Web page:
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At its best — and later, non-Vertigo iterations of the title were anything but that — Doom Patrol was always a comic that threw you in at the deep end and dared you to either keep up or drown. Morrison tends to get most of the credit for “turning it into” a strange and even dangerous book, but really all he was doing was picking up the baton laid down by the team’s creator, the great Arnold Drake, and his artistic collaborator, the equally-great Bruno Premiani. The DP (quit snickering, porn viewers) were outcasts from the outset, and waaaaaayyyy back in the the 1960s, after a lengthy run that saw the original line-up battle such surreal villains as General Immortus (who was more or less exactly what his name implied), The Brain (who was likewise), Monsieur Mallah (who was a hyper-intelligent talking ape) and The Animal-Vegetable-Mineral Man (who — well, shit, you just had to see him to believe him), Drake and Premiani decided to end the book by doing the then-unthinkable : killing ’em all in a plane crash and leaving them dead.

Of course, bean-counters and editors can’t leave profitable characters and concepts mothballed forever, and about a decade later a listless new incarnation of the team came shambling along with only one original member (Cliff “Robotman” Steele) in tow, but it would take some time (and, crucially, a certain Scottish writer)  for the property to well and truly get its “mojo” back — once it did, though, it really did. Fictional cities made of bone that over-write our reality, the painting that ate Paris, a hyper-dimensional sentient transvestite street, a man of “muscle mystery,” and catastrophe worship were but a handful of the magnificently memorable ideas introduced during the legendary Morrison/ Case run, which reached its apex with a shattering climax that was appended by a genuinely heart-wrenching epilogue that still stands out as one of the five or ten best single issues of any comic that I’ve ever experienced in my life. Those who’ve read it will know exactly what I mean when I say that the line “There is another world. There is a better world. Well — there has to be” still sticks in my throat every time.

So, yeah — these characters have been around a long time and have seen some lows, to be sure, but have also had their share of breathtaking, consciousness-expanding highs. Way grew up on Morrison and Case’s run, and while the fact that his new take on Doom Patrol promises to bring back characters from that era who haven’t been seen since like Crazy Jane, Flex Mentallo, and Danny The Street warms my crusty old comic-book-lovin’ heart, what really matters more than anything is the fact that — as this first issue makes abundantly clear — he is determined to do his own thing with them.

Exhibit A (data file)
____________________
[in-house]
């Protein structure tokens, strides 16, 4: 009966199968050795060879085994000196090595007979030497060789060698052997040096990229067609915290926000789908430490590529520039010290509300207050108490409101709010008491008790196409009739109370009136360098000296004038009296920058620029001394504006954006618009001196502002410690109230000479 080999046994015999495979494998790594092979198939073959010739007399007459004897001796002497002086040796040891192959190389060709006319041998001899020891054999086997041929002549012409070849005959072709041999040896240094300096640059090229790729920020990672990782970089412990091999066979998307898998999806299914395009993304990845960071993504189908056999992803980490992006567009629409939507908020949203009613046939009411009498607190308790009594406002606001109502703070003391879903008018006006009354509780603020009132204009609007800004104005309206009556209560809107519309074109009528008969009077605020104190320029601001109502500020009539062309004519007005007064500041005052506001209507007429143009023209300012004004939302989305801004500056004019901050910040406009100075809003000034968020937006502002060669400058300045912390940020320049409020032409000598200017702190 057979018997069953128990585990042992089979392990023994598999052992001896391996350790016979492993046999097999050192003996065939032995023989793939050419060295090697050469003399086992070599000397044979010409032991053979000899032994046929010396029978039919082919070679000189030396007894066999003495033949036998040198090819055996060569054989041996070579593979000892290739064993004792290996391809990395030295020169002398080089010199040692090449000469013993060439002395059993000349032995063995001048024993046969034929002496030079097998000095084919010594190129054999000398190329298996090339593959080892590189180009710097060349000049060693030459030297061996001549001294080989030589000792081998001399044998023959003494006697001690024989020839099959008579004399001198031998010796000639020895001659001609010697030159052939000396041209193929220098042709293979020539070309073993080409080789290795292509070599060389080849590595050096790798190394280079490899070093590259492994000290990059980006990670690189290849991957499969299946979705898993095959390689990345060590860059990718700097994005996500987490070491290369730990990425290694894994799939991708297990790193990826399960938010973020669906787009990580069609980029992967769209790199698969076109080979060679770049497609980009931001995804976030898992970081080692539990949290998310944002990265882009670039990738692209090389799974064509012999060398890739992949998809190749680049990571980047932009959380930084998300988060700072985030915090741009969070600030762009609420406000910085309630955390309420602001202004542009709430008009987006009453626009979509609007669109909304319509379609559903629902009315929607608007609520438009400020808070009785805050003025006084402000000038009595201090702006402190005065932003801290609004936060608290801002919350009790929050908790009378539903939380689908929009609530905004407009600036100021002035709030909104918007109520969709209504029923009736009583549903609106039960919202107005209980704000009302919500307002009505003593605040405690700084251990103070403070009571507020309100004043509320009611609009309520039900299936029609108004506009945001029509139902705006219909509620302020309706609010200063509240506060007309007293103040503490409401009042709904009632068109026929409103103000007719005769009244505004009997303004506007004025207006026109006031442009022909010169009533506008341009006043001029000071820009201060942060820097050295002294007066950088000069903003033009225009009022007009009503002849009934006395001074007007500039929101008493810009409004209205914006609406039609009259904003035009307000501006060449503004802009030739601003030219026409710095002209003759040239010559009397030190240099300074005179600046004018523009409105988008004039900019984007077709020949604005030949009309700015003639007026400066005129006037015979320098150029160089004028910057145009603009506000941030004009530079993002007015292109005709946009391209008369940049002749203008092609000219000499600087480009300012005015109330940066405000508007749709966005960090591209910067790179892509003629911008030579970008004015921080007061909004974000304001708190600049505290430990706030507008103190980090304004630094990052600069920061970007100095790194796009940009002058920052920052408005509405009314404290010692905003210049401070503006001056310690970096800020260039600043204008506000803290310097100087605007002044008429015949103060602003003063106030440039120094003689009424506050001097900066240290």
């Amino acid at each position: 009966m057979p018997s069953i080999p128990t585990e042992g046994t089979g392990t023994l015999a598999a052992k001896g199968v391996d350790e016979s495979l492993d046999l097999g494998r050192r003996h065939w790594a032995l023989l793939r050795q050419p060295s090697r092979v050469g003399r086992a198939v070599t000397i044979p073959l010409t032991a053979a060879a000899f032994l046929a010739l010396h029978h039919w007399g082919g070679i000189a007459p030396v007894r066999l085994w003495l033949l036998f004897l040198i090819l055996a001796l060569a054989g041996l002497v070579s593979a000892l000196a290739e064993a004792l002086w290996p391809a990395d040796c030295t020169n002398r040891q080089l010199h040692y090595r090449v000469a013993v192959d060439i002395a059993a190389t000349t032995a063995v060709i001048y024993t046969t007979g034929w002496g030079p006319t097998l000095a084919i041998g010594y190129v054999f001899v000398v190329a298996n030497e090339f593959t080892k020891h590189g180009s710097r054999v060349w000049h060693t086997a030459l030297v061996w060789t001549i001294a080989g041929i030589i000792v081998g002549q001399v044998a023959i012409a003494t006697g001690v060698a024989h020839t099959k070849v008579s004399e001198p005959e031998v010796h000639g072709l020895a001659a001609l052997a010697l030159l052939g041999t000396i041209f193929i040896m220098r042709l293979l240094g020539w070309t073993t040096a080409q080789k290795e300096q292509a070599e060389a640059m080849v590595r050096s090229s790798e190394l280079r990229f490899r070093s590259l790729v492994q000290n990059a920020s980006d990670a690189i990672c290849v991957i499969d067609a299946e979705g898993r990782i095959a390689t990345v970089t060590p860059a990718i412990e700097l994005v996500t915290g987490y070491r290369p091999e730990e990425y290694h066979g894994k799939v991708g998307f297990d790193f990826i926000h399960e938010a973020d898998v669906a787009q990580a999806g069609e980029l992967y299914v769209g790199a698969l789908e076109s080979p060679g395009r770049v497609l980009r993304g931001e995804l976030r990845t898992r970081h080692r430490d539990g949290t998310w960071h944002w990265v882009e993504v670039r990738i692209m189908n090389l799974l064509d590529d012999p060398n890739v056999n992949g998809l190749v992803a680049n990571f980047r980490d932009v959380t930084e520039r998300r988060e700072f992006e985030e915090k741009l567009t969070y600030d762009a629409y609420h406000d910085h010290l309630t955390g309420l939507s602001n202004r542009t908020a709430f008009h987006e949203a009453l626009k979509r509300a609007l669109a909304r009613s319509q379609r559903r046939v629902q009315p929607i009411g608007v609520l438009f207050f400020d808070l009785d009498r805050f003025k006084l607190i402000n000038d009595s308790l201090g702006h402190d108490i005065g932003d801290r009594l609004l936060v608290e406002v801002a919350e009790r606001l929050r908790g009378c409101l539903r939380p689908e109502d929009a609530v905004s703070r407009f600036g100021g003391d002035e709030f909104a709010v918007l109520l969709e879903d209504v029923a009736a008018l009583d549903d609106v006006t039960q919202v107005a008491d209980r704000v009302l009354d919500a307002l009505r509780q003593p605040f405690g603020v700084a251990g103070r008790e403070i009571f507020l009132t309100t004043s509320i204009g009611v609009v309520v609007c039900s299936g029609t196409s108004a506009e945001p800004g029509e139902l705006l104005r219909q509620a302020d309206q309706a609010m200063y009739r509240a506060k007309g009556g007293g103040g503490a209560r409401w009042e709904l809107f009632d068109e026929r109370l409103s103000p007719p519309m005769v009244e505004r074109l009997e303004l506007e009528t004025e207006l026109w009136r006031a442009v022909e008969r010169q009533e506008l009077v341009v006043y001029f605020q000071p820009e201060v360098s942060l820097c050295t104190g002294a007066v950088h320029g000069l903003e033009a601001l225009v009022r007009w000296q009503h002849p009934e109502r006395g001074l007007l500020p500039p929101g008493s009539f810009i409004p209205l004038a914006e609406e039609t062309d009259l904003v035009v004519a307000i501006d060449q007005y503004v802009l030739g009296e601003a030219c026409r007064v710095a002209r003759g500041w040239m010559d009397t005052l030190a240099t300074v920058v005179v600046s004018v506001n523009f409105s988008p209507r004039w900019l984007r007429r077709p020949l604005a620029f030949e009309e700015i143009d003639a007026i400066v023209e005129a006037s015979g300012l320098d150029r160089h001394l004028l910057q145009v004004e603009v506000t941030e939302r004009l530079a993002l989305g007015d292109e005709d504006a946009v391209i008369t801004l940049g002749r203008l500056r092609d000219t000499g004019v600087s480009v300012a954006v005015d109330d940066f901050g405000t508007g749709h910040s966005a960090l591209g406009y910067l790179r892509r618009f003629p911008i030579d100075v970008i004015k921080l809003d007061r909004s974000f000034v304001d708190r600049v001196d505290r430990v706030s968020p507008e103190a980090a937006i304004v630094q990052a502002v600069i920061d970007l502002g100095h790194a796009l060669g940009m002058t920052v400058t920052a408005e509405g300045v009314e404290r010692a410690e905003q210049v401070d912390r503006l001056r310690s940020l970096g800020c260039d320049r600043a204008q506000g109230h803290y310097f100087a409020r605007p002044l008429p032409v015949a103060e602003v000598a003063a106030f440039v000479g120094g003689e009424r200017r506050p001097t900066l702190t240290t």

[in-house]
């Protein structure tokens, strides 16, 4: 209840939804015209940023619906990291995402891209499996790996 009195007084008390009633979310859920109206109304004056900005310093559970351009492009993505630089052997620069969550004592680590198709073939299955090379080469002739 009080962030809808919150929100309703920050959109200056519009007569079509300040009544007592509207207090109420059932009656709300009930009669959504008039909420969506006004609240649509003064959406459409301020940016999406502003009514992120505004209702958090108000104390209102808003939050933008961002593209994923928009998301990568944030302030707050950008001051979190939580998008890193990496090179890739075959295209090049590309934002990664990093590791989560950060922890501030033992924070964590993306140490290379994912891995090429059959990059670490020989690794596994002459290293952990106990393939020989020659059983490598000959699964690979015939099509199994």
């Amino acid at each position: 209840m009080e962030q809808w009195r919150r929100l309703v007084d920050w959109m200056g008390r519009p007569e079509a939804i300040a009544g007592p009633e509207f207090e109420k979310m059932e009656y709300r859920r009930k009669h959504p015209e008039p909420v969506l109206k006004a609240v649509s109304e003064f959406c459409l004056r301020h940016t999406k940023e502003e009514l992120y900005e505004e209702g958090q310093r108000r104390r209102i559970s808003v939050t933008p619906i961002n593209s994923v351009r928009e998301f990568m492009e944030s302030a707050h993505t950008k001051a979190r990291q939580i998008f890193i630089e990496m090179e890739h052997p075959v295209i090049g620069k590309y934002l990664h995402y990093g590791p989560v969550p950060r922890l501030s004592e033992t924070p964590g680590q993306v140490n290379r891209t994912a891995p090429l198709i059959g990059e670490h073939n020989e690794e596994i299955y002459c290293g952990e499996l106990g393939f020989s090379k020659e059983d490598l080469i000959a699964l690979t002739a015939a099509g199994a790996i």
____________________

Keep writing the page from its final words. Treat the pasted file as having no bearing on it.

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And not just with them, thank goodness, but with his own, all-new, creations as well. Like Casey Brinke, an EMT who seems to think she’s Mario Andretti. And Terry None, who — well, I don’t know what her deal is yet, any more than I know why Casey wears Cliff Steele’s old jacket while Cliff himself seems to be trapped in a universe inside a gyro (that you can get a glimpse of if you buy the cover pictured at the top of this review, which literally peels back). And while we’re on the subject of things that can’t, as yet, be explained,  Way is re-introducing readers to the team’s ostensible leader, once affectionately known as “The Chief,” through a series of one-page vignettes called “What’s Going On With Niles Caluder?” that answer that question before raising the inevitable next one of “okay, why?”and I. Am. So. Digging. That.

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Derington, for his part, is being tasked with having to figure out which of the obviously many styles he can draw in that best brings Way’s absurdist sensibility to life, and so far he’s handling the task with flying colors. His rendered worlds range from the blase to the hyper-kinetic to the quite-likely-dystopian, but labeling them sort of takes the fun out of everything, and if there’s one thing that Doom Patrol has always been — even at its darkest, most confusing, or most terrifying — it’s fun. Derington, like Way, gets that. And we feel it in every last goddamn panel.

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There’s a definite synergy, then, going on here between artist and writer here that can’t be faked, and can only take us in new and interesting directions — even if they can’t really be adequately described (at least by someone of my limited skills). There’s dangerous imagining happening in the gloriously haphazard pages of Doom Patrol #1, and that can only mean two things : I have no idea where we’re going, and I’m desperately eager to take the trip.